As a potential molecular link between male infertility and cancer, connexins were found dysregulated in many cancers including: liver, colon, breast, lung, skin, thyroid, ovary and testis cancer [18].

The failure of connexin function in cancer cells was demonstrated to be due to gene mutation [19], altered mRNA and/or protein expression [20], or protein mis-localization [21,22]. Importantly, aberrant connexin localization has been reported in the majority of tumor cells and in chemically-induced cancer cells. Depending on the cancer cells, connexins were found either stacked in the Golgi apparatus [23], or destabilized at the plasma membrane leading to acute endocytosis [24]. Strikingly, forced-expression of connexin within cancer cells was shown to reduce cancerous features such as uncontrolled cell proliferation and migration [25,26] and promotes the effect of chemotherapy [27], suggesting that the failure of connexin functions is a primary defect that contributes to carcinogenesis.

Although there is now clear evidence that alteration of connexin functions within the organism could be responsible for male infertility and for cancer development, the cause of the connexin defect remains to be determined. Increasing evidence of the impact of the environment on both pathologies rises. Moreover, chemicals such as pollutants and endocrine disruptors were often associated with male infertility and cancer development. Interestingly, a large number of these chemicals were found to alter gap junction functionality [18]. As examples, we demonstrated in our laboratory that lindane and DDT, two wellknown non-genomic carcinogens [28], strongly increased gap junction internalization leading to an abolishment of intercellular communication in Sertoli cells [29-31]. It is therefore likely that carcinogen exposure leads to defective connexin function in various organs and cell types and may impact on both male fertility and cancer development.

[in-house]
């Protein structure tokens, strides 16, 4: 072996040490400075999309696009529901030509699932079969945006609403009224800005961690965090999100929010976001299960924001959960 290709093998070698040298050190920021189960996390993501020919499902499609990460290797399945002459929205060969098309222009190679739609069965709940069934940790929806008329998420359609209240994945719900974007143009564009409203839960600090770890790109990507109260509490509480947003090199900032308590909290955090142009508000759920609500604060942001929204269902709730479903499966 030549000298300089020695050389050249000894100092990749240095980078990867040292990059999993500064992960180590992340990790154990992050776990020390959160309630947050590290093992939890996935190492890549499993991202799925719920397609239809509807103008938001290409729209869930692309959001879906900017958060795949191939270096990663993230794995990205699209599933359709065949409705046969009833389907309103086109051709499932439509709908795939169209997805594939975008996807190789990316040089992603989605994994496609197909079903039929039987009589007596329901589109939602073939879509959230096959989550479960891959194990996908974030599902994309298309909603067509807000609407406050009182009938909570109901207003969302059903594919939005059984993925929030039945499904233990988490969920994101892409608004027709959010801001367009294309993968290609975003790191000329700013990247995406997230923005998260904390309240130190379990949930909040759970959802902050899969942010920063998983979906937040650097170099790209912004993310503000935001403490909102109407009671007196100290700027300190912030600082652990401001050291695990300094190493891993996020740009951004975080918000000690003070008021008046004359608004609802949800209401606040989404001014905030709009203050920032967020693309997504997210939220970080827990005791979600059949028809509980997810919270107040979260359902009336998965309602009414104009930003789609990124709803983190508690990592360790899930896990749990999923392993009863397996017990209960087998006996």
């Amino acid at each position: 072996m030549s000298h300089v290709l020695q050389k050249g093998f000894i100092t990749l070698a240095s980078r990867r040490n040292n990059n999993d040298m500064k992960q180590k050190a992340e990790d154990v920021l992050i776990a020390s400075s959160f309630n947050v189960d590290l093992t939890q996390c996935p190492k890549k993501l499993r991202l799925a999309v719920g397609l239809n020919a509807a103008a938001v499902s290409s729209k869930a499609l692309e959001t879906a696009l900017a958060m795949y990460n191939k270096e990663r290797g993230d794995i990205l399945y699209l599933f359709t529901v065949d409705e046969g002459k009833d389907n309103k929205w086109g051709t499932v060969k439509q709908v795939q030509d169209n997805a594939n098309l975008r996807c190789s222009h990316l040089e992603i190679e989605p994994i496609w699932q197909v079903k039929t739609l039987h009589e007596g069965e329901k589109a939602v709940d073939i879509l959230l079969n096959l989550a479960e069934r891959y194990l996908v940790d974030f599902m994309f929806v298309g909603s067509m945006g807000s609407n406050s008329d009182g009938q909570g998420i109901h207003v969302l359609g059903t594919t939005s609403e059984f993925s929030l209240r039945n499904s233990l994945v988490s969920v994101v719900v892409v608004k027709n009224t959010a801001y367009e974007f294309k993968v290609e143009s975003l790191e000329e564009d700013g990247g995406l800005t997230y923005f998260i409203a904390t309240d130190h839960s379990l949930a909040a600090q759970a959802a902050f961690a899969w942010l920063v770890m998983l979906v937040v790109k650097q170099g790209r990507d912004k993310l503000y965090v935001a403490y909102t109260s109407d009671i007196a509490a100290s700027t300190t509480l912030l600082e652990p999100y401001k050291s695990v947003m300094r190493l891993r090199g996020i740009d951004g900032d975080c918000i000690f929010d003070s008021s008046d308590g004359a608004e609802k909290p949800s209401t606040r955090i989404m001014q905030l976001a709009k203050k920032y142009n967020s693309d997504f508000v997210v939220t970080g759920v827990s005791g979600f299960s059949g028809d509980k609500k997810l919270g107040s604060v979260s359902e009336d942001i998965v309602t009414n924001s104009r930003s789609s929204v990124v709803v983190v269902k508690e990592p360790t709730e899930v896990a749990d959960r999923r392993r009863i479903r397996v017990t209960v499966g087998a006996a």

Altogether, these results underline that connexins could be seen as major targets for infertility and cancer therapy. However, since the defects are often associated with a lack of functionality, the design of therapeutic strategies has to be focused on either reexpression of the connexins or on forcing the recycling of connexins after their internalization. Unfortunately, these approaches are very challenging for clinical perspectives. Therefore, in the near future, developing high content chemical screening to identify molecules able to stimulate connexin expression could permit to identify potential interesting drugs to solve this issue. In addition, similar approach could be used to identify chemicals able to recycle internalized connexins back to the plasma membrane by tuning the endocytic recycling trafficking. Recent studies uncovered that miRNAs can control the expression of connexins [32,33], consequently, miRNAs and/or antago-miR could also be seen as a promising strategy to restore gap junction function.